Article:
Senator Johnny Isakson (R. GA) recently discussed what he wants to do in the U.S. Senate now that the GOP has control:
“The first thing I’d send the president is the Keystone (XL) Pipeline,” Isakson said, referring to the long-delayed project to bring Canadian crude to the U.S.
The next thing he mentioned may come as a surprise. Last year, Reid invoked the “nuclear option” to eliminate the filibuster for many presidential appointments. Rather than expand it, as some have speculated a GOP majority might do, Isakson said he favors reversing it: “I think the 60-vote threshold makes sense.”
Time for transitioning to power is short. Isakson rattled off five major issues with deadlines on or before May 31: the debt ceiling, the reimbursement rate for doctors who treat Medicare patients, the budget, appropriations bills, and the highway trust fund for transportation infrastructure.
These, Isakson said, are “five things the Democrats have looked the other way on” for years under Obama. Add a reform for corporate taxes that have been driving companies overseas through “inversions” and other maneuvers, and there are plenty of opportunities for the GOP to make progress. - Atlanta Journal-Constitution, 11/6/14
Yep, Isakson proved that the GOP is Hell-bent on preventing Obama from filling the vacancies and aren't serious about governing. Figures. While I'm certainly disappointed that Democrats failed to win both the Governor race and the U.S. Senate seat this year, don't write off Georgia as a place Democrats can make gains. It's shifting in their direction:
Future elections in Georgia are going to be more heavily influenced by Metro Atlanta voters, as that area already comprises more than half the state’s population and the share will continue to grow.
There are several counties in Metro Atlanta – Fayette, Forsyth, Cherokee, Coweta and Hall – that are reliably Republican on election day, just as there are counties – Fulton, DeKalb and Clayton – that have significant black populations and support Democratic candidates.
But there are more and more counties that are becoming swing counties as the state’s demographics change.
Cobb and Gwinnett counties could always be counted upon in past elections to deliver solid majorities for Republican statewide candidates. But take a look at the change in voting performance between the 2010 and 2014 midterm elections (those are comparable election years because there was a race for governor and for the U.S. Senate at the top of each ballot).
In 2010, Gwinnett voters delivered 62.4 percent of their votes to Sen. Johnny Isakson and 57.5 percent of their votes to Nathan Deal in the governor’s race. In this week’s election, however, the Republican Senate vote dropped to 54.2 percent and the governor’s race vote to 54.5 percent.
Cobb County voters in 2010 gave 63.4 percent support to Isakson and 55.1 percent to Deal (Deal’s total was depressed somewhat because his opponent, Roy Barnes, was a Cobb resident). By 2014, Cobb’s Senate vote dropped to 55.4 percent Republican and the governor’s vote was 55.7 percent, about the same level as when Roy Barnes’ name was on the ballot.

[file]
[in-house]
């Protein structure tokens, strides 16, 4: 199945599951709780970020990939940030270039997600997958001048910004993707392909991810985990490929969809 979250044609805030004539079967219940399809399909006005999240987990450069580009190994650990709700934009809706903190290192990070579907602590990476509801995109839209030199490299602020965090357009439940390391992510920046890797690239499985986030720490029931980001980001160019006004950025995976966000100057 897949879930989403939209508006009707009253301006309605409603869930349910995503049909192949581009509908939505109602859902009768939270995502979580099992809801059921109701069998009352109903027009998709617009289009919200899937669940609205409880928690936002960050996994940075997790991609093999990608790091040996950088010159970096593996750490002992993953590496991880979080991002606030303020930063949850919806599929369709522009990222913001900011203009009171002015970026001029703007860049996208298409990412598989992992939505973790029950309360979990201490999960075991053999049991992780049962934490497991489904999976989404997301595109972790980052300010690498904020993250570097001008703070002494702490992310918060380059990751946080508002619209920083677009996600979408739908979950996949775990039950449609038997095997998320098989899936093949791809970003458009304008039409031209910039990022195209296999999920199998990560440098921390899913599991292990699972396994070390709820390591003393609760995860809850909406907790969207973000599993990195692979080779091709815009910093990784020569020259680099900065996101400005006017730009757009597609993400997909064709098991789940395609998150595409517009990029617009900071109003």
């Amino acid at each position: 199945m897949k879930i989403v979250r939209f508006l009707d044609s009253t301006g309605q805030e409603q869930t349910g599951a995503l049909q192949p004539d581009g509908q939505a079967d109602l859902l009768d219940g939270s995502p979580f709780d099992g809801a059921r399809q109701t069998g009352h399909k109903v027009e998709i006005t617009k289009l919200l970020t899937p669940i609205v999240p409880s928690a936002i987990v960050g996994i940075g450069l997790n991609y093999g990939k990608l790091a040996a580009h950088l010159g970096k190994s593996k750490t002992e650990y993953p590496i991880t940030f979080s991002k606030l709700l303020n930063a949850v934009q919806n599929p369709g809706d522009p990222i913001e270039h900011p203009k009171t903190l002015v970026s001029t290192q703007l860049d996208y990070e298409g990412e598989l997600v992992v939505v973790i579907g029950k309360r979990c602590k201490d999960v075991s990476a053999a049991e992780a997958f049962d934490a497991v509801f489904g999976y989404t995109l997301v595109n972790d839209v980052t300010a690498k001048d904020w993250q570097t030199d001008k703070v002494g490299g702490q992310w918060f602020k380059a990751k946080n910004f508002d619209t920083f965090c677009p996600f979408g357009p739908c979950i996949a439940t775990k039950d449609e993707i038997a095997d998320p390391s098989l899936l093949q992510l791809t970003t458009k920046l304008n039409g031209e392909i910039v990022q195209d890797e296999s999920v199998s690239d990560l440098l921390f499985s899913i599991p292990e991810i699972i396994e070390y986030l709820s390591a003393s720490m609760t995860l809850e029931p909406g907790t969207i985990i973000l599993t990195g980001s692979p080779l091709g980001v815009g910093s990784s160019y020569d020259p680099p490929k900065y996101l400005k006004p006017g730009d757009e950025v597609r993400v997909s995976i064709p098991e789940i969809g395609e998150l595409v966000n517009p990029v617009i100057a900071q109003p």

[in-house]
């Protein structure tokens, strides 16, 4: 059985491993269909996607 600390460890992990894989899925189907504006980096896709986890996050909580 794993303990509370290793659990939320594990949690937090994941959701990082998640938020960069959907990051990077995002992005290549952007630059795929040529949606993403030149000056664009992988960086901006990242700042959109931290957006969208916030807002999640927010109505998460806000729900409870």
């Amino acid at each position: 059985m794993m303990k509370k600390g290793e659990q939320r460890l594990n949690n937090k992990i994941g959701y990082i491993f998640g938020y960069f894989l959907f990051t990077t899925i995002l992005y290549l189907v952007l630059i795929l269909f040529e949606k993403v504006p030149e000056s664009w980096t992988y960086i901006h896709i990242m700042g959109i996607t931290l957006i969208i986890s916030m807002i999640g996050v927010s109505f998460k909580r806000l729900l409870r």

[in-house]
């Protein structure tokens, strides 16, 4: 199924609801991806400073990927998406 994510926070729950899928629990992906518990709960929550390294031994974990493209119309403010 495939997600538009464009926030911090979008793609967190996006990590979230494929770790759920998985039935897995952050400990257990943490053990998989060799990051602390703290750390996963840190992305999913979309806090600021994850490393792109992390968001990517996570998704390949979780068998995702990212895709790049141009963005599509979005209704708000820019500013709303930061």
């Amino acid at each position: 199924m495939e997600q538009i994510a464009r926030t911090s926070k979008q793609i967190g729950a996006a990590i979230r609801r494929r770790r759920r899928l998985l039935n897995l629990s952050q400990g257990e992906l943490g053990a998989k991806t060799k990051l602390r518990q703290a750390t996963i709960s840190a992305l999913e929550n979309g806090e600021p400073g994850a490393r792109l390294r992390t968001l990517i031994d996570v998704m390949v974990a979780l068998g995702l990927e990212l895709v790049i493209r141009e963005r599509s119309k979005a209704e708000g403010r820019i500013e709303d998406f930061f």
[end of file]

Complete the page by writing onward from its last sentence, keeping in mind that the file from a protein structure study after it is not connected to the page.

In both of these populous, Republican-leaning counties, the percentage of support for GOP statewide candidates dropped by several points in four years and is approaching the 50 percent level.
Three smaller counties that once could be counted in the Republican column — Douglas, Henry, and Rockdale – have now become true swing counties.
Douglas voters went 53.9 percent for Isakson in 2010 but just 46.1 percent for Perdue on Tuesday. In the governor’s race, Douglas support for Deal dropped from 49.1 percent in 2010 to 46.4 percent in 2014.
Henry County gave 56.1 percent of its vote to Isakson in 2010 but only 48.8 percent to Perdue in 2014. Similarly, Deal’s support in Henry dropped from 55.1 percent in 2010 to 48.6 percent four years later.
Rockdale County voters went 48.8 percent for Isakson in 2010 but only 39.8 percent for Perdue this year. Deal’s support declined from 44.1 percent in 2010 to 40.2 percent in 2014.
Even among the solidly Republican counties, there has been a slight erosion of support for GOP statewide counties.
Cherokee: 81.4 percent of its vote for Isakson but 76.3 percent for Perdue. Deal slid a little from 76 percent to 75.1 percent support over four years.
Forsyth: 85.2 percent support for Isakson but 79.5 percent for Perdue. Deal went from 81.2 percent to 79.3 percent.
Hall: 81.2 percent for Isakson and 76.5 percent for Perdue. Deal went from 80.2 percent to 78.3 percent in his home county.
Fayette: 68.9 percent for Isakson in 2010 and 61.9 percent for Perdue in 2014. Deal declined from 64.6 percent to 61.8 percent.
Coweta: 75.1 percent for Isakson to 70 percent for Perdue. Deal dropped by a point, from 70.7 percent to 69.7 percent.
Democratic majorities are growing, if slowly, in Fulton, DeKalb and Clayton counties.
Fulton: Democrat Michael Thurmond drew 56.4 percent of the vote in the 2010 Senate race, while Nunn pulled 64.8 percent of the vote in the Senate contest this week. Barnes got 60.8 percent of the governor’s race vote four years ago, but Jason Carter got 63.1 percent this year.
DeKalb: The Democratic Senate vote went from 71.6 percent for Thurmond to 78.3 percent for Nunn. Barnes got 74.5 percent of the vote while Carter got 76.9 percent.
Clayton: Thurmond received 78.9 percent of the vote, but that went up to 84 percent for Nunn. Barnes got 79.6 percent of the vote and Carter upped that to 82.3 percent. - Georgia Report, 11/6/14
We shall see what 2016 brings but Georgia is not a lost cause for Team Blue.